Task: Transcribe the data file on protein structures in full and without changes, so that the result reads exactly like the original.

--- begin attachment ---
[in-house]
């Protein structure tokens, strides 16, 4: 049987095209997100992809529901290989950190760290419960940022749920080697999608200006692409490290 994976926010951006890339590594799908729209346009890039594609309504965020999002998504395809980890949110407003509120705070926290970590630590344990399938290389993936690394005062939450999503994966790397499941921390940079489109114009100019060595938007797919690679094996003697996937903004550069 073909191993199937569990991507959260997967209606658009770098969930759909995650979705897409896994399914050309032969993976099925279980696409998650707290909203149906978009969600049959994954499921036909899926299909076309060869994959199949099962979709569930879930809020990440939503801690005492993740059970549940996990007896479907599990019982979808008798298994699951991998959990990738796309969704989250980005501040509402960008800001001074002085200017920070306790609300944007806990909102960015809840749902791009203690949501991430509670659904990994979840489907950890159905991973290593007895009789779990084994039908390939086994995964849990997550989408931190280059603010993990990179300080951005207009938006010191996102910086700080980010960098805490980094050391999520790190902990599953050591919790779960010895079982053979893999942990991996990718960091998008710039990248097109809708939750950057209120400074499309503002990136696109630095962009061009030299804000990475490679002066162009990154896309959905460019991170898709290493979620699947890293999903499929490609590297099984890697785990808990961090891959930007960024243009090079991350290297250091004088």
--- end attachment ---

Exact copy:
[in-house]
């Protein structure tokens, strides 16, 4: 049987095209997100992809529901290989950190760290419960940022749920080697999608200006692409490290 994976926010951006890339590594799908729209346009890039594609309504965020999002998504395809980890949110407003509120705070926290970590630590344990399938290389993936690394005062939450999503994966790397499941921390940079489109114009100019060595938007797919690679094996003697996937903004550069 073909191993199937569990991507959260997967209606658009770098969930759909995650979705897409896994399914050309032969993976099925279980696409998650707290909203149906978009969600049959994954499921036909899926299909076309060869994959199949099962979709569930879930809020990440939503801690005492993740059970549940996990007896479907599990019982979808008798298994699951991998959990990738796309969704989250980005501040509402960008800001001074002085200017920070306790609300944007806990909102960015809840749902791009203690949501991430509670659904990994979840489907950890159905991973290593007895009789779990084994039908390939086994995964849990997550989408931190280059603010993990990179300080951005207009938006010191996102910086700080980010960098805490980094050391999520790190902990599953050591919790779960010895079982053979893999942990991996990718960091998008710039990248097109809708939750950057209120400074499309503002990136696109630095962009061009030299804000990475490679002066162009990154896309959905460019991170898709290493979620699947890293999903499929490609590297099984890697785990808990961090891959930007960024243009090079991350290297250091004088």